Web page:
A few helpful tips for the future of next year’s senior class
Students planning on taking the next step after their senior year of high school, can start preparing for the future now.
Among other things, Community Scholarship Advisor Dana Ardovino, suggests taking time during the summer to have candid talks between parents and children and to build résumés.
Park City High School has offered a "vita" for years. This template helps students gauge their past careers by committing their achievements and academic qualifications to paper. Through the form, students can expect to identify the holes in their experience and act accordingly.
Over the summer, for instance, students can plug gaps in their résumé with jobs, internships or volunteer gigs. Ardovino maintains a list of volunteer opportunities in Park City. In terms of work, students can expect to benefit by not only building their résumé, but also by identifying aspects of potential careers that may not suit their personalities.
Candid talks may be difficult, but students and parents should be honest on costs and available funds. The total cost of attending any higher education facility can become rather exorbitant when all factors are considered. The College Board Web site, in fact, claims that costs at both private and public universities are up about six percent since last year. An out-of-state surcharge for a public university can tally more than $10,000. Students and parents should "be very, very realistic about how they want to spend their college savings," said PCHS counselor Bonnie Beattie.
US Bank offers a very simple formula for calculating financial need. They suggest creating a total yearly cost of attendance and subtracting family contribution (family contribution can be determined on results of need analysis) from that number. The resulting figure should indicate a student’s financial need. More information can be found at http://www.fafsa.ed.gov . Students should be reminded to fill out only the form specified for the correct year.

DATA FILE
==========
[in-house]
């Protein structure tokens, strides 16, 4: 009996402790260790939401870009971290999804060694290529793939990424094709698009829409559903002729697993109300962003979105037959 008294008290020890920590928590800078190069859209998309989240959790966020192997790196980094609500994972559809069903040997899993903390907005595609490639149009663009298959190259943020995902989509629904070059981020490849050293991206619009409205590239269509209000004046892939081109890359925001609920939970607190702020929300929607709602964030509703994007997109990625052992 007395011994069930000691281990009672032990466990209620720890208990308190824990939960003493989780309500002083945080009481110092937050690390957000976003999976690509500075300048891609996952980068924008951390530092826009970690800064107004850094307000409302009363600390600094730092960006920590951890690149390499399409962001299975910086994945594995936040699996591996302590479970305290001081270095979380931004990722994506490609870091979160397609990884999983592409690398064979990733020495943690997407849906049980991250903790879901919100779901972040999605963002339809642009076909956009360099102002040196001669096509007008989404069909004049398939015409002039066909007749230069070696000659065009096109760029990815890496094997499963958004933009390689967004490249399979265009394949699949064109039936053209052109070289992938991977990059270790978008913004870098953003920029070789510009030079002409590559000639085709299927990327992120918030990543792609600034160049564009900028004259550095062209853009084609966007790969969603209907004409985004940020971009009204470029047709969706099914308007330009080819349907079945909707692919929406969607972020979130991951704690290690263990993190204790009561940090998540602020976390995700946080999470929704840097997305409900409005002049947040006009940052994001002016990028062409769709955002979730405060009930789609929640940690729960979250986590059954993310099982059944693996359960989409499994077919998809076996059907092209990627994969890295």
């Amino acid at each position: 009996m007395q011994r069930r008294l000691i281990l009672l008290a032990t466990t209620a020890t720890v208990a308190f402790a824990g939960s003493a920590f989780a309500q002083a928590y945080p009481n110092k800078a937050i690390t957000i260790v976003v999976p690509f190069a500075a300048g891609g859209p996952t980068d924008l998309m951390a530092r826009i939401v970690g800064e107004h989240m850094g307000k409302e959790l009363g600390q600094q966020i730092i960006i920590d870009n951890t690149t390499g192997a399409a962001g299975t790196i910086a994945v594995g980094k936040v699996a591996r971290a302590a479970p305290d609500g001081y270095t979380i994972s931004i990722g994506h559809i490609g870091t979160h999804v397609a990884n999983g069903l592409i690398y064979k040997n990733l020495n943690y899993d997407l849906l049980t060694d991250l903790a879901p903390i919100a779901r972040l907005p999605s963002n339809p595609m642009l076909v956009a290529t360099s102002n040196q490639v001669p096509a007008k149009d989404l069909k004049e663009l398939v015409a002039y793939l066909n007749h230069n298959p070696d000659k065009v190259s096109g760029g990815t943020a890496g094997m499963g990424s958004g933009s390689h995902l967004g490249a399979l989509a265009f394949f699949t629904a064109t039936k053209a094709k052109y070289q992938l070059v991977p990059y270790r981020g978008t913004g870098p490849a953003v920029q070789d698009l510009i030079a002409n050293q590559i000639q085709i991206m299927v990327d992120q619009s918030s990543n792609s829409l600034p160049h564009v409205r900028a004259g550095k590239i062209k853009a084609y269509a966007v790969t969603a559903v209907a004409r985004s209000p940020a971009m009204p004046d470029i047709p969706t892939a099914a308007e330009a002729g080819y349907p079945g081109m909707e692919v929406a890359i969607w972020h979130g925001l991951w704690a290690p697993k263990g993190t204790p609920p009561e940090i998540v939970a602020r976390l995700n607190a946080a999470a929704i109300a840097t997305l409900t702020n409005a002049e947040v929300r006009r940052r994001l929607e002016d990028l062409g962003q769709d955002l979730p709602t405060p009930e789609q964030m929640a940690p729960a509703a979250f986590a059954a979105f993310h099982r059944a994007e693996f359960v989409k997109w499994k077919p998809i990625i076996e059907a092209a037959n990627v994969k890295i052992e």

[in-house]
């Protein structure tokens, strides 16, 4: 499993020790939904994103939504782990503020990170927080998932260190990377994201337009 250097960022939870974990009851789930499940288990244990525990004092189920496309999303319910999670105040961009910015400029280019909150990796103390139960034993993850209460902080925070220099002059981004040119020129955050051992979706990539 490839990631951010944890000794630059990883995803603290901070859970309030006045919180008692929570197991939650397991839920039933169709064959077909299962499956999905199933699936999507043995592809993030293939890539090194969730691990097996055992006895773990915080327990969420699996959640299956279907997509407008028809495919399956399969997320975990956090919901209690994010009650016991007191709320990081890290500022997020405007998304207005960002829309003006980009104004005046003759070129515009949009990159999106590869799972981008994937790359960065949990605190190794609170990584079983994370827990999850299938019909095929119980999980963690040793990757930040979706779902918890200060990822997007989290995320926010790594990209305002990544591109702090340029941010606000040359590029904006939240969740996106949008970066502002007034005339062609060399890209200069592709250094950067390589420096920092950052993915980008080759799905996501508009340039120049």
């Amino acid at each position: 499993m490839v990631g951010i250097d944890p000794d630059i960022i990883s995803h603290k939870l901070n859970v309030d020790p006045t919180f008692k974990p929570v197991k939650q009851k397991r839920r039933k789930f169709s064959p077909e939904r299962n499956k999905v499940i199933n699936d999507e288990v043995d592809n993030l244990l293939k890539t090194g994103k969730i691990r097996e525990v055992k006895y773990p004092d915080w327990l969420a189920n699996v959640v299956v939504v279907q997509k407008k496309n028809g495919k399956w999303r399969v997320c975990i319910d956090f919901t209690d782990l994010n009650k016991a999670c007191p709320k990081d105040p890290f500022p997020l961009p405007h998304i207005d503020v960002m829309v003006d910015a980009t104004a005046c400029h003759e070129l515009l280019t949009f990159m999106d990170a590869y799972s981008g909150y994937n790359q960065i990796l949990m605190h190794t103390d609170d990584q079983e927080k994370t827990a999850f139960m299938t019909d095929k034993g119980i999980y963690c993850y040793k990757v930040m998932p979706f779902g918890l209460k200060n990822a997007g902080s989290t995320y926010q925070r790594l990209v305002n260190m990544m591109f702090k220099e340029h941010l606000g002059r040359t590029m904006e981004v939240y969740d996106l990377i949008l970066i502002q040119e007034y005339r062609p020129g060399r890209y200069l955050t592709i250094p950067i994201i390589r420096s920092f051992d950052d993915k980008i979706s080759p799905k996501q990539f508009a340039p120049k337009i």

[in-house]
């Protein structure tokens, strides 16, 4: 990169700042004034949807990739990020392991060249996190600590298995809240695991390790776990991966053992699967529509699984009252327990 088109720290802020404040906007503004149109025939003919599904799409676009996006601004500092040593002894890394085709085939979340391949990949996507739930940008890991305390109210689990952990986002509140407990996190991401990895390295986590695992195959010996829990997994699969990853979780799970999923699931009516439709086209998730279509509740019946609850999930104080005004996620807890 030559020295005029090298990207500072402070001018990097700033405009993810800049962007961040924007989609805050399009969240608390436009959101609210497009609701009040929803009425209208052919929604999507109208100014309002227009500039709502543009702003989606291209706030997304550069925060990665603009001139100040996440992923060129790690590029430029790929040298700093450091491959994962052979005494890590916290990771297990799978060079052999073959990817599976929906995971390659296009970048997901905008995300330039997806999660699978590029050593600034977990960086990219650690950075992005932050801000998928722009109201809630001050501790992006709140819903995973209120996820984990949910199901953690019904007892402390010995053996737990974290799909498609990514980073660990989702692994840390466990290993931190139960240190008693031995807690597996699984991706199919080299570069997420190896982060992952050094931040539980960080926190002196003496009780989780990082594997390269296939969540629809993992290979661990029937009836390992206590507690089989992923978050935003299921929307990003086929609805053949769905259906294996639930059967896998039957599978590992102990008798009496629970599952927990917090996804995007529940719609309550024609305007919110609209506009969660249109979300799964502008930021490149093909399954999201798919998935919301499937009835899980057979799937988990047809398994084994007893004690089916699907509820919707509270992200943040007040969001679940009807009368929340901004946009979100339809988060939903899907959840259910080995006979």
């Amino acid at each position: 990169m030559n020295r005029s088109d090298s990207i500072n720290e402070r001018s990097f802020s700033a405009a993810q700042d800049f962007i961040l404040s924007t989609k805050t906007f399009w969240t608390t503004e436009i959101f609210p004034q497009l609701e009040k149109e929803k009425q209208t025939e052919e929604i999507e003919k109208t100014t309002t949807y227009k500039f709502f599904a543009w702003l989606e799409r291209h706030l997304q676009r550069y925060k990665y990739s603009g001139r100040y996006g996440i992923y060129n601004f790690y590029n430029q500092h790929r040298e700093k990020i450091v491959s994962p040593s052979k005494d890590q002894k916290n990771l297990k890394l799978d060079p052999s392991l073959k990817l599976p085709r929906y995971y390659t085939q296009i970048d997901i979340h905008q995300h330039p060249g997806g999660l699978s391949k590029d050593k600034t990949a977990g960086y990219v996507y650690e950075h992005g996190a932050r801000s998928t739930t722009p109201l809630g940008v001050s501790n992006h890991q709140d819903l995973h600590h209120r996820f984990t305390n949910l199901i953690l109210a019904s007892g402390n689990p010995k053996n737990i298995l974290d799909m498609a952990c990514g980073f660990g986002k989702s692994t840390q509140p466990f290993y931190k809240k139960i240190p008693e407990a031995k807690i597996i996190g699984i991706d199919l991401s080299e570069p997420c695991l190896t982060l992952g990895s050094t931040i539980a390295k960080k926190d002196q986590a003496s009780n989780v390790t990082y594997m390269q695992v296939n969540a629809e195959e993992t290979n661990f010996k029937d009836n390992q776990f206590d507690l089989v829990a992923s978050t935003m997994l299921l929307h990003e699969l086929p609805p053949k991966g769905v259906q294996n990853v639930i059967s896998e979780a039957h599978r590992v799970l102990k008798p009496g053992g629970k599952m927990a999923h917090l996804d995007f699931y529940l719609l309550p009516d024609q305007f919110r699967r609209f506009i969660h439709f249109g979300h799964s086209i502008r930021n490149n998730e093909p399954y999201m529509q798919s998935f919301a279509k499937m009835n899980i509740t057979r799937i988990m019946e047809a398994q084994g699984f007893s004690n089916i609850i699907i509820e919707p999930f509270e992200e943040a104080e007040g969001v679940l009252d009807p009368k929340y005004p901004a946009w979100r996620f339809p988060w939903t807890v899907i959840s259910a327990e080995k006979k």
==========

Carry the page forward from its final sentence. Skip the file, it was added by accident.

With patience, however, students can begin the scholarship application process now. Ardovino recommends http://www.fastweb.com as the best starting point for scholarships, but she recommends that students check every college they apply to thoroughly for opportunities. Some schools may award students initially for their academic excellence, but other scholarships will take some degree of research. Proactive parents might even go so far as to find the applications and simply hand them off to students.
The application writing aside, the toughest part of the college process may be identifying the schools that best meet the needs of each student. Summer could be an excellent opportunity for students to visit the colleges that interest them most and see first-hand what each institution offers. While visiting campuses, Ardovino suggests that students take the time to visit admissions and make a quick run past the financial aid office as well.
Lastly, students can use resources such as the annual U.S. News and World Report ranking or the College Board Web site to gauge the competitiveness of each school and prepare themselves accordingly. Truly organized students might prepare a matrix and stack their qualifications and interests against the requisites and curriculum at their favorite universities.
Those interested in preparing actively for college entrance exams should not underestimate the value of a class. Some of Ardovino’s former students showed her marked improvement in their scores. Classes are available in Salt Lake City through the University of Utah and through old stand-bys like Kaplan. Others might choose to save some money and practice on their own with the guidance of a test preparation book.
Most importantly, students can use the summer just to get their materials organized. "I usually tell my juniors to prepare a spreadsheet over the summer that lists the colleges they’re interested in," said Beattie. That list should include deadlines, costs and forms. Ardovino adds that students can use a dated folio to keep forms organized; sometimes even printed Web site shots can help serve as reminders.
Beattie also reminds parents that while this process can be difficult and time-consuming, that students should be granted autonomy to learn from the experience. "This is their process and there are valuable things (life lessons) involved," she said.
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Starting Friday, fires and charcoal grilling will only be allowed in improved fire pits or grills on the Uinta-Wasatch-Cache National Forest.